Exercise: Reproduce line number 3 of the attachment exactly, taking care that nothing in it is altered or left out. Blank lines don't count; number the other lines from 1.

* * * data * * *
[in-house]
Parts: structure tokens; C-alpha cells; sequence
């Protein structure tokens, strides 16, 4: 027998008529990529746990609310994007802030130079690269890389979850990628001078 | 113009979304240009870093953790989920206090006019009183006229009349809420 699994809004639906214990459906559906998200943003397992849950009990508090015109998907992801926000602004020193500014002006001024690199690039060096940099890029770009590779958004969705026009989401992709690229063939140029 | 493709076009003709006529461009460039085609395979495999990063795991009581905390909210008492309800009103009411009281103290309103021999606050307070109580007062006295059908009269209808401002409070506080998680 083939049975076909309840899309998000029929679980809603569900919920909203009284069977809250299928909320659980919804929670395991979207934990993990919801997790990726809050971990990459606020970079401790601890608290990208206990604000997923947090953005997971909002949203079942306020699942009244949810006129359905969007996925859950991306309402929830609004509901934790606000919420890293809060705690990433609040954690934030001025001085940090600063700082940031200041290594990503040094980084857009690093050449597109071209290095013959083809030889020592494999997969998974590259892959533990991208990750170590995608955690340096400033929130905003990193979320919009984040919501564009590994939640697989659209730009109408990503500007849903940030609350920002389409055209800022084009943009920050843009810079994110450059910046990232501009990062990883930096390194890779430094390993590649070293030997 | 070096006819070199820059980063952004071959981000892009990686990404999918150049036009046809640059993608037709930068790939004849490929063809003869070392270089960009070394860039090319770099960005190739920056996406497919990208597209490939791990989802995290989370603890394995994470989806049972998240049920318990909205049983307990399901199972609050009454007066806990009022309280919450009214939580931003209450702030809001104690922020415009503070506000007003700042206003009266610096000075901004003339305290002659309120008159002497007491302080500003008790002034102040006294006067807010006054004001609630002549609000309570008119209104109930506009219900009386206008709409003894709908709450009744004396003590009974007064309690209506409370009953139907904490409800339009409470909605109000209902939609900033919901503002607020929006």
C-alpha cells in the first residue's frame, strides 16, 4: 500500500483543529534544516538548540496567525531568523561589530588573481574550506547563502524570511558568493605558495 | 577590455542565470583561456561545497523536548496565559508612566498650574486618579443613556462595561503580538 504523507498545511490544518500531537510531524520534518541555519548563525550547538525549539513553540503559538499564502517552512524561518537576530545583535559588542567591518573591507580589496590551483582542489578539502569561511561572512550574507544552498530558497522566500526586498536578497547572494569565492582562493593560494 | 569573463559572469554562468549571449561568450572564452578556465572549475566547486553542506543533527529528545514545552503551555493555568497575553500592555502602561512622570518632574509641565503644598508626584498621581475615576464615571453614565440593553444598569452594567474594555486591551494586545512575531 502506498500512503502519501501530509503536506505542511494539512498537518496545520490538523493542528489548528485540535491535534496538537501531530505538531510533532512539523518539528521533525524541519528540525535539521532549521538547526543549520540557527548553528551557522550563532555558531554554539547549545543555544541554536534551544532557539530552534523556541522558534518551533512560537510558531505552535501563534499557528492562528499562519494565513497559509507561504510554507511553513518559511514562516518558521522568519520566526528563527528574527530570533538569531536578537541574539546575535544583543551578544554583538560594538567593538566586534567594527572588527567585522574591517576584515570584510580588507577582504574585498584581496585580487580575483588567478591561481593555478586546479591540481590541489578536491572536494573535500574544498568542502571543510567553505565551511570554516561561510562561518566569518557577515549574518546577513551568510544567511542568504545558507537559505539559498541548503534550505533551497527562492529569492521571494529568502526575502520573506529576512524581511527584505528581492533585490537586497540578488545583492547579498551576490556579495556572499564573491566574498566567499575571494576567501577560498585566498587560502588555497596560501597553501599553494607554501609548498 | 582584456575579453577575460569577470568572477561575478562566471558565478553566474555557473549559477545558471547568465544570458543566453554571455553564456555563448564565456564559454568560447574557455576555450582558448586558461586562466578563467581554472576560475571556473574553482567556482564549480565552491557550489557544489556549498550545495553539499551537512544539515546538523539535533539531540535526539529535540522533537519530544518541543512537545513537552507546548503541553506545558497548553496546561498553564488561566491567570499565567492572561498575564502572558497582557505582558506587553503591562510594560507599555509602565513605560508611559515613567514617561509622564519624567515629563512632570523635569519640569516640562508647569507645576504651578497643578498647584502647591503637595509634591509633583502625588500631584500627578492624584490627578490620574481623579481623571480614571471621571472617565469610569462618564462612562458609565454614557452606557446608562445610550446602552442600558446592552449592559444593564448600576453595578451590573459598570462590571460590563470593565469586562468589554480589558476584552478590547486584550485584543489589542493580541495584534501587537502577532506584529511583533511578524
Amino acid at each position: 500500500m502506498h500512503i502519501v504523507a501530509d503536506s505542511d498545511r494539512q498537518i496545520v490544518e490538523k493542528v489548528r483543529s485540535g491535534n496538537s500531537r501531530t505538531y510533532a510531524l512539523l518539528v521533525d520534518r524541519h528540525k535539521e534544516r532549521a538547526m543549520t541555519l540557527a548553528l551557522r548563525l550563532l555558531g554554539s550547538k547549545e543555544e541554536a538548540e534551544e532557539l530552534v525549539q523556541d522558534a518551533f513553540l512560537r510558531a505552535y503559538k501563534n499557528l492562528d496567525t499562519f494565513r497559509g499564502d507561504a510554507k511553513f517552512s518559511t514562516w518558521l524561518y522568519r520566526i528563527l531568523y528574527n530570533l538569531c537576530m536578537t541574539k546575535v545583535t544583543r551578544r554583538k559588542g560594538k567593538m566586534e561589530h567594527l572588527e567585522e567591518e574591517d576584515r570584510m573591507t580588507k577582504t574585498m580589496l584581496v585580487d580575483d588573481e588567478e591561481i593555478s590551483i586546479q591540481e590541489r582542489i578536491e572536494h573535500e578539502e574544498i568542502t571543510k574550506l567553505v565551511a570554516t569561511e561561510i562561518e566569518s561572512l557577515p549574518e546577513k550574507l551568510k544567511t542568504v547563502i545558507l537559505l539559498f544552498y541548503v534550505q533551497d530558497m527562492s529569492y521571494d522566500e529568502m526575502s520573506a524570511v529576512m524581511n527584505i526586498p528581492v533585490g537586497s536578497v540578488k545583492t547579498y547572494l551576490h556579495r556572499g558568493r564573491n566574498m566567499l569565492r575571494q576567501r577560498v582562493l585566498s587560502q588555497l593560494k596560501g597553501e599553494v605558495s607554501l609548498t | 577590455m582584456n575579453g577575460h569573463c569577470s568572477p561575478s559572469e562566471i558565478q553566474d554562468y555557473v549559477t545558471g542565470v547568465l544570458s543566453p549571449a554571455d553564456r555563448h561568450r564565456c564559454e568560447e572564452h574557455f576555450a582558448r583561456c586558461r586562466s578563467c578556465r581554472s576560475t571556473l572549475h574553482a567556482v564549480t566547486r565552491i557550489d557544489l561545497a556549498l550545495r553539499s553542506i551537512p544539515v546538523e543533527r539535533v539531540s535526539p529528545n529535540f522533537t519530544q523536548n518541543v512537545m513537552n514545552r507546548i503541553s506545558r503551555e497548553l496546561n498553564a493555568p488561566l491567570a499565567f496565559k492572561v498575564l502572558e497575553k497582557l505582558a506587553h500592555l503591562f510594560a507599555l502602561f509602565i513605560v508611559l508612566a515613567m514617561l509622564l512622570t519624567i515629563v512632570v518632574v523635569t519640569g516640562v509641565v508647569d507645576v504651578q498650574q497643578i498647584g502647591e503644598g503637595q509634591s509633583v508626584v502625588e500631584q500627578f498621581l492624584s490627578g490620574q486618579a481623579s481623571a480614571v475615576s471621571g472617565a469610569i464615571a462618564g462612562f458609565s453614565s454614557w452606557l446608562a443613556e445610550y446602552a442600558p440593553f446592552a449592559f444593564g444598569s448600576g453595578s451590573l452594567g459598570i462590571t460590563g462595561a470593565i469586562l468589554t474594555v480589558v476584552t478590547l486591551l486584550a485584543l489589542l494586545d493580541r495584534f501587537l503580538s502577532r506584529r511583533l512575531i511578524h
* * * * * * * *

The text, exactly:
């Protein structure tokens, strides 16, 4: 027998008529990529746990609310994007802030130079690269890389979850990628001078 | 113009979304240009870093953790989920206090006019009183006229009349809420 699994809004639906214990459906559906998200943003397992849950009990508090015109998907992801926000602004020193500014002006001024690199690039060096940099890029770009590779958004969705026009989401992709690229063939140029 | 493709076009003709006529461009460039085609395979495999990063795991009581905390909210008492309800009103009411009281103290309103021999606050307070109580007062006295059908009269209808401002409070506080998680 083939049975076909309840899309998000029929679980809603569900919920909203009284069977809250299928909320659980919804929670395991979207934990993990919801997790990726809050971990990459606020970079401790601890608290990208206990604000997923947090953005997971909002949203079942306020699942009244949810006129359905969007996925859950991306309402929830609004509901934790606000919420890293809060705690990433609040954690934030001025001085940090600063700082940031200041290594990503040094980084857009690093050449597109071209290095013959083809030889020592494999997969998974590259892959533990991208990750170590995608955690340096400033929130905003990193979320919009984040919501564009590994939640697989659209730009109408990503500007849903940030609350920002389409055209800022084009943009920050843009810079994110450059910046990232501009990062990883930096390194890779430094390993590649070293030997 | 070096006819070199820059980063952004071959981000892009990686990404999918150049036009046809640059993608037709930068790939004849490929063809003869070392270089960009070394860039090319770099960005190739920056996406497919990208597209490939791990989802995290989370603890394995994470989806049972998240049920318990909205049983307990399901199972609050009454007066806990009022309280919450009214939580931003209450702030809001104690922020415009503070506000007003700042206003009266610096000075901004003339305290002659309120008159002497007491302080500003008790002034102040006294006067807010006054004001609630002549609000309570008119209104109930506009219900009386206008709409003894709908709450009744004396003590009974007064309690209506409370009953139907904490409800339009409470909605109000209902939609900033919901503002607020929006």